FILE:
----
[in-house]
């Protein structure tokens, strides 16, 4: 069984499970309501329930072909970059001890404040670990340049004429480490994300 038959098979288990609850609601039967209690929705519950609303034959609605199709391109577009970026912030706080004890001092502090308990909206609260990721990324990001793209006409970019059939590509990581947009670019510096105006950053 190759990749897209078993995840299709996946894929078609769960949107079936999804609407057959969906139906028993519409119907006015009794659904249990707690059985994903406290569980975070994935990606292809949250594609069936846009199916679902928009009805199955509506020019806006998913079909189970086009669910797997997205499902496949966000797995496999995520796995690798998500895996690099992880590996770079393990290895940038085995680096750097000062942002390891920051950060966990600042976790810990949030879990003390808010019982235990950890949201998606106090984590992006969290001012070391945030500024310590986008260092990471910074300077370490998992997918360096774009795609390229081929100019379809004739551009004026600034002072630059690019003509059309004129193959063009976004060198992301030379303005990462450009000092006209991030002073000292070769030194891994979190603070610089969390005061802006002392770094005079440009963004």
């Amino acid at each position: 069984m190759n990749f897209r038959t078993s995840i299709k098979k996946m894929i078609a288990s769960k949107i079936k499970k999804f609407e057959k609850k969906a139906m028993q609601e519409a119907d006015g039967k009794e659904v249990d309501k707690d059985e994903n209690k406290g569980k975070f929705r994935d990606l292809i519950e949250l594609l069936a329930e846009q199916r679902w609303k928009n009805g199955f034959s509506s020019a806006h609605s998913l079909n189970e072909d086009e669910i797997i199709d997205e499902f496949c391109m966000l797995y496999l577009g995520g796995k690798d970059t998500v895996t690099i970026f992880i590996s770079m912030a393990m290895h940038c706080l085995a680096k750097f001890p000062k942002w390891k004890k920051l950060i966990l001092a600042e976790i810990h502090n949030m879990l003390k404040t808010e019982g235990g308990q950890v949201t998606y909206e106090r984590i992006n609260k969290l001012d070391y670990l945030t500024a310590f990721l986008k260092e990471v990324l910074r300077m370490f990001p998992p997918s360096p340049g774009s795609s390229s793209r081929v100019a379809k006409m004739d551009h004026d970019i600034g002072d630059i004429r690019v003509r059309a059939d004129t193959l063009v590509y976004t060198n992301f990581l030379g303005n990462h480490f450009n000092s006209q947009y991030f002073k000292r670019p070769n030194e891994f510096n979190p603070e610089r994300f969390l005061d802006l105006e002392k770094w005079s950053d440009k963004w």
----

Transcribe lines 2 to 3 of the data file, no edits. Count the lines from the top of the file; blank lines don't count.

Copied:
């Protein structure tokens, strides 16, 4: 069984499970309501329930072909970059001890404040670990340049004429480490994300 038959098979288990609850609601039967209690929705519950609303034959609605199709391109577009970026912030706080004890001092502090308990909206609260990721990324990001793209006409970019059939590509990581947009670019510096105006950053 190759990749897209078993995840299709996946894929078609769960949107079936999804609407057959969906139906028993519409119907006015009794659904249990707690059985994903406290569980975070994935990606292809949250594609069936846009199916679902928009009805199955509506020019806006998913079909189970086009669910797997997205499902496949966000797995496999995520796995690798998500895996690099992880590996770079393990290895940038085995680096750097000062942002390891920051950060966990600042976790810990949030879990003390808010019982235990950890949201998606106090984590992006969290001012070391945030500024310590986008260092990471910074300077370490998992997918360096774009795609390229081929100019379809004739551009004026600034002072630059690019003509059309004129193959063009976004060198992301030379303005990462450009000092006209991030002073000292070769030194891994979190603070610089969390005061802006002392770094005079440009963004």
């Amino acid at each position: 069984m190759n990749f897209r038959t078993s995840i299709k098979k996946m894929i078609a288990s769960k949107i079936k499970k999804f609407e057959k609850k969906a139906m028993q609601e519409a119907d006015g039967k009794e659904v249990d309501k707690d059985e994903n209690k406290g569980k975070f929705r994935d990606l292809i519950e949250l594609l069936a329930e846009q199916r679902w609303k928009n009805g199955f034959s509506s020019a806006h609605s998913l079909n189970e072909d086009e669910i797997i199709d997205e499902f496949c391109m966000l797995y496999l577009g995520g796995k690798d970059t998500v895996t690099i970026f992880i590996s770079m912030a393990m290895h940038c706080l085995a680096k750097f001890p000062k942002w390891k004890k920051l950060i966990l001092a600042e976790i810990h502090n949030m879990l003390k404040t808010e019982g235990g308990q950890v949201t998606y909206e106090r984590i992006n609260k969290l001012d070391y670990l945030t500024a310590f990721l986008k260092e990471v990324l910074r300077m370490f990001p998992p997918s360096p340049g774009s795609s390229s793209r081929v100019a379809k006409m004739d551009h004026d970019i600034g002072d630059i004429r690019v003509r059309a059939d004129t193959l063009v590509y976004t060198n992301f990581l030379g303005n990462h480490f450009n000092s006209q947009y991030f002073k000292r670019p070769n030194e891994f510096n979190p603070e610089r994300f969390l005061d802006l105006e002392k770094w005079s950053d440009k963004w």